two opinions about the old photo taken at frances lake

Much of our history is recorded on old postcards (like the one in this column), magic-lantern slides, stereo-views and photographs, of course. This photo postcard probably dates from the '30s or '40s.

Much of our history is recorded on old postcards (like the one in this column), magic-lantern slides, stereo-views and photographs, of course. This photo postcard probably dates from the ‘30s or ‘40s.

Many thanks to Harlan Inkster and Dan Kemble for the following opinions regarding the history of, and personalities in, the photograph. I find their replies very interesting as they dive more deeply into our own recent past.

Dear Jim:

The photo was taken at Frances Lake, Yukon, around 1923 when Fenley Hunter (third from left) was on an exploration trip from the Stikine River to find a route to the Nahanni River through the Mackenzie Mountains. Hunter was being guided on the trip by Albert Dease (Kaska) and George Ball, owner of the Glenora Guest Ranch, situated downriver of Telegraph Creek, B.C.

They traveled via a small boat with a gas engine and on foot. Their route was Dease River, Liard River then up the Frances River to Frances Lake then overland.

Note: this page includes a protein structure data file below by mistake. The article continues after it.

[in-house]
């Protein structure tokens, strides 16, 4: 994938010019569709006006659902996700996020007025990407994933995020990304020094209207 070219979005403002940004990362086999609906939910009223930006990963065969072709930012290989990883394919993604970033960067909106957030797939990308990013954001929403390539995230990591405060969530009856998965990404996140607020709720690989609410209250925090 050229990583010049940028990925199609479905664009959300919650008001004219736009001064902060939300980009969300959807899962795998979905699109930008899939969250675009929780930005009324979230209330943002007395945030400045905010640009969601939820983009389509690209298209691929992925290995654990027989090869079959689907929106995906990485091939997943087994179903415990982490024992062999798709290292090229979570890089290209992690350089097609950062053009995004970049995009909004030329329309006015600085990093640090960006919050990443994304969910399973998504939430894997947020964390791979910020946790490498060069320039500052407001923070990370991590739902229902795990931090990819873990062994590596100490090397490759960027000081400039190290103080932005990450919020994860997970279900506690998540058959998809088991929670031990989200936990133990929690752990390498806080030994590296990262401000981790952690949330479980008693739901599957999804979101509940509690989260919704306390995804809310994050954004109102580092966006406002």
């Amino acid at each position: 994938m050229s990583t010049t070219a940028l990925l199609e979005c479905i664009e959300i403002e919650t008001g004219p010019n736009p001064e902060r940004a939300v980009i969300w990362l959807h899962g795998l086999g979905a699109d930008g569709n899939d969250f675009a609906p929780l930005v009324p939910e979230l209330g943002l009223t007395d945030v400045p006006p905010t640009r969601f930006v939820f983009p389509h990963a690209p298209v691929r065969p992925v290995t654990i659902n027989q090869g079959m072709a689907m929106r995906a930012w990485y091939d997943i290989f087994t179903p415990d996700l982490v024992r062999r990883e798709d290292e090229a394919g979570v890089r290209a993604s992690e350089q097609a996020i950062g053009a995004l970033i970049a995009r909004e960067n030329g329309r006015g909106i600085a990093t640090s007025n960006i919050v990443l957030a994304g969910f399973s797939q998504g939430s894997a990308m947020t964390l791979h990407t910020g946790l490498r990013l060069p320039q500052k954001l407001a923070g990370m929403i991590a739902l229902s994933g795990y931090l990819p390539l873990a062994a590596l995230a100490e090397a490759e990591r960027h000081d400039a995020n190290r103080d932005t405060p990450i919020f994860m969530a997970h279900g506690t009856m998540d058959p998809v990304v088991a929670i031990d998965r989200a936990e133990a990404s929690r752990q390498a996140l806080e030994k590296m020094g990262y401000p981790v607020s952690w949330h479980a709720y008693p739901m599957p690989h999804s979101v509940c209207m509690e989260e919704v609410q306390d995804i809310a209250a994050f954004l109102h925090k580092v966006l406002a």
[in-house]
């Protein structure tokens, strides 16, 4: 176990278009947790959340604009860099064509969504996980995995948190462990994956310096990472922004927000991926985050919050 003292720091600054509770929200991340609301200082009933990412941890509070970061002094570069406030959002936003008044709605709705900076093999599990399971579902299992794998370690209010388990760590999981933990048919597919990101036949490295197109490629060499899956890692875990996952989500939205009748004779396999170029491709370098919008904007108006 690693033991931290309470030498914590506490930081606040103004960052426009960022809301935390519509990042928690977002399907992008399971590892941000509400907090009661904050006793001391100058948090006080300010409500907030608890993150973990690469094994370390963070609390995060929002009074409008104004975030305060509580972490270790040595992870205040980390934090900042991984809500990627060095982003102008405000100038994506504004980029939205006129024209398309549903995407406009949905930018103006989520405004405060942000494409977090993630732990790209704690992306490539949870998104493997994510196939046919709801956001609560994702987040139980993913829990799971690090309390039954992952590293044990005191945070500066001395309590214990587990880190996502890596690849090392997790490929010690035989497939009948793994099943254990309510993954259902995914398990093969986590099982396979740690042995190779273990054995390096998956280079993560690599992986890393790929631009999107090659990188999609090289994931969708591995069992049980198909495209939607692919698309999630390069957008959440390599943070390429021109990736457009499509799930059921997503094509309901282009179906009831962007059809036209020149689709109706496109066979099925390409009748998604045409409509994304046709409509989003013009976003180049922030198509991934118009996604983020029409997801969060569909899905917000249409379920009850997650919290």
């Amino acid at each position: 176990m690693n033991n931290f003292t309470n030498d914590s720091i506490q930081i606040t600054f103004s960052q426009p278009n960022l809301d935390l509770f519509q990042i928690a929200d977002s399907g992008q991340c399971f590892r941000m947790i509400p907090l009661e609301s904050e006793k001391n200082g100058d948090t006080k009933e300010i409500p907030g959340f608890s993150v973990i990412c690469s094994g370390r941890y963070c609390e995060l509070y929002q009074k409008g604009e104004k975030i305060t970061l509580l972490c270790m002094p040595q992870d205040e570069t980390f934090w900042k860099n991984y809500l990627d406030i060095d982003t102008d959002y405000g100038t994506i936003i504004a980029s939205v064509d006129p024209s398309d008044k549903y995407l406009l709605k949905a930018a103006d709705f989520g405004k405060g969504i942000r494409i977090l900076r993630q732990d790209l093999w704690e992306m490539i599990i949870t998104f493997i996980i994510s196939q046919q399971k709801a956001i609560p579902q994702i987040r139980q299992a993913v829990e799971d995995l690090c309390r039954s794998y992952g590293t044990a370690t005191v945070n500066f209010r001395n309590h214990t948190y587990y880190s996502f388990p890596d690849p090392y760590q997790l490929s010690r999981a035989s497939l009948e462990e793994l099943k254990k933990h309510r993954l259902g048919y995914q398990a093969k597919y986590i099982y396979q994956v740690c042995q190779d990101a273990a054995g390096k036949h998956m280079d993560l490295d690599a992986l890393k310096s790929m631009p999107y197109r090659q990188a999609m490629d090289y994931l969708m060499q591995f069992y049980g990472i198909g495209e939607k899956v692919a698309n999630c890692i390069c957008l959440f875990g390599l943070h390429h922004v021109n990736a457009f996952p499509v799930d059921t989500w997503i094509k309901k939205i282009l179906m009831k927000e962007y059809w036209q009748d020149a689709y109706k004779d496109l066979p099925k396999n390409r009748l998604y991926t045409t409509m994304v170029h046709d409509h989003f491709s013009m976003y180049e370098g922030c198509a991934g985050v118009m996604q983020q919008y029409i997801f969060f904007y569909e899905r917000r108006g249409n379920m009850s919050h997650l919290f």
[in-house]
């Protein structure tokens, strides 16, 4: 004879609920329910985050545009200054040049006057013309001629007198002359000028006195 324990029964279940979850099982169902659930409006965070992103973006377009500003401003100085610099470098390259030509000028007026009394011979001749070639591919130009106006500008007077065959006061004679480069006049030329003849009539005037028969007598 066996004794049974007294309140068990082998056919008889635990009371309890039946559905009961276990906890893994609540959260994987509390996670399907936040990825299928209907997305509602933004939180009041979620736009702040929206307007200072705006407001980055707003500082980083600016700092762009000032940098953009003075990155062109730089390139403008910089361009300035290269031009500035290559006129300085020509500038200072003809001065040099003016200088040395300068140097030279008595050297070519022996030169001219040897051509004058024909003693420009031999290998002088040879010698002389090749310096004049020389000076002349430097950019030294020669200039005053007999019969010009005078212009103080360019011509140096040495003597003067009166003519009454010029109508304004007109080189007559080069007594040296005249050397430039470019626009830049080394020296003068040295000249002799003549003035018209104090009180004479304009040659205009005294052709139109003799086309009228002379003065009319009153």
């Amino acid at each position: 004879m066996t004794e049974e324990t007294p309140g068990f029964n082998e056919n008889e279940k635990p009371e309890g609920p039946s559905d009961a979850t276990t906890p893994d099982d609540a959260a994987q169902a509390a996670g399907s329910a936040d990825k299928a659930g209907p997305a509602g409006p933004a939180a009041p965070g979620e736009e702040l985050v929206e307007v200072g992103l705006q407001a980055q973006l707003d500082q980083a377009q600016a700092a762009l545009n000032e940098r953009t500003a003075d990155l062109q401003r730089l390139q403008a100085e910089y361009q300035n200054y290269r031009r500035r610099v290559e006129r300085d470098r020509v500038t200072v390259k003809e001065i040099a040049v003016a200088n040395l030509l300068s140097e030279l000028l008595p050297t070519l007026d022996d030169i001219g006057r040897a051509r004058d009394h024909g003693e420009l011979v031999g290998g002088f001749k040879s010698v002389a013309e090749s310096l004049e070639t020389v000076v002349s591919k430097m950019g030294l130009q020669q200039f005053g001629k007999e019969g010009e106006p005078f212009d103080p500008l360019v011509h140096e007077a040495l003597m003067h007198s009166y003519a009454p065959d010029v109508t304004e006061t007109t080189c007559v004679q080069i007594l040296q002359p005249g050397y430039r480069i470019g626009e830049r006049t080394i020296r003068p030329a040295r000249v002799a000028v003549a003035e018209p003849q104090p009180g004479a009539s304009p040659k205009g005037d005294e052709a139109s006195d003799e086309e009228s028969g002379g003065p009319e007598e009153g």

The Yukon Archives has Fenley Hunter’s personal published book of the trip and it shows many more photos.

Side note: Fenley Hunter is the person who named Virginia Falls after his daughter.

Harlan Inkster

Dear Jim:

In a recent Colourful Five Per Cent, you posted a photo of a group of men near Frances Lake. The blond, smiling gentleman at centre I believe to be Dr. Hugh Bostock, late veteran of the esteemed Geological Survey of Canada.

Dr. Bostock explored widely throughout the Yukon for decades. I recommend his book Packtrails of the Yukon in which he gives a detailed description of the wreck of the S.S. Klondike I in 1936.

By the way, Jim, Nancy and I would like to offer our congratulations and complete agreement on your being named Favourite Yukoner by North of Ordinary magazine. What is remarkable is that you now have as many feathers in your cap as Chief Crowfoot. You bear absolutely no trace of the egotism often associated with fame.

Thanks for the efforts, past, present, and future, to showcase and preserve our vibrant history.

Dan Kemble


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